Target Date funds are a critical component of most retirement plan investment lineup. Our next series of monthly articles will focus on analyzing Target Date Funds. Pointedly, there is already too much content to fit in a single monthly article and even with judicious editing, there may even be enough for 3 separate newsletters. We are already trying to balance thoroughly describing a topic while maintaining our focus, but there are a number of topics tangentially related to Target Date Fund Series, which are interesting and worth knowing about, even if they don’t fit within the newsletters’ scope.
For instance, there are several ways to satisfy the Qualified Default Alternative Investment long-term requirements of the Pension Protection Act: Balanced funds, Target Risk Funds, Target Date Funds, and Managed Accounts. A Managed Account is a model portfolio where investment choices are offloaded to professionally managed models, but then customized based on individual employee needs.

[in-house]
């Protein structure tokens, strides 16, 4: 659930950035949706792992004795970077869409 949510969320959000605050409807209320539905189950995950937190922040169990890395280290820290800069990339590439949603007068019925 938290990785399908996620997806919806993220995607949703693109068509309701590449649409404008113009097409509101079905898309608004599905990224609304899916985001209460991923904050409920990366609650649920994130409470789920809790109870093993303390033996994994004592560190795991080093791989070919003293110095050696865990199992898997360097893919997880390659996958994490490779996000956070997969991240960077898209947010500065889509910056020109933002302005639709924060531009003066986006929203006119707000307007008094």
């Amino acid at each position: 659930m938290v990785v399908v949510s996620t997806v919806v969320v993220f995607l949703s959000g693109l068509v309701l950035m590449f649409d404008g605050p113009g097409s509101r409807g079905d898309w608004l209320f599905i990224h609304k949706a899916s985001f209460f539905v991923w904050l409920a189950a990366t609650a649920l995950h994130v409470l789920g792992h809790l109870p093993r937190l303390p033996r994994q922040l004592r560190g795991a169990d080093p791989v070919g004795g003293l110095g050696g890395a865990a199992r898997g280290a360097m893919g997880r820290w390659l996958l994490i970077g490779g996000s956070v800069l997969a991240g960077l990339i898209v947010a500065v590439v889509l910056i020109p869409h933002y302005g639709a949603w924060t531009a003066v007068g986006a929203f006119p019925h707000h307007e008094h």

On the plus side, a Managed Account structure within a 401k plan that is designed to be flexible, with clear upsides to engaged employees able to take advantage of the system. For example, employees Jane Smith and John Doe are the same age and, if using a basic Target Date Fund series, would be guided towards the same investment option. However, a thorough review determines that Jane Smith has a substantial personal ownership in a family company – a mid cap stock. So, a managed account approach might customize Jane’s portfolio to reduce the amount of mid cap exposure within her workplace managed account to compensate for her personal holdings outside of the 401(k).
Compared to a Managed Account, a mutual fund based solution (e.g. though a Target Date fund series) is usually less expensive and easier to compare to peers – a requisite for demonstrating prudence. Further, an appropriately diverse mutual fund lineups can offer a suite of options that, in combination, should achieve an outcome commensurate with a managed account; the downside is that employees – like Jane Smith - will have to individually select their investments individually, with less customized assistance.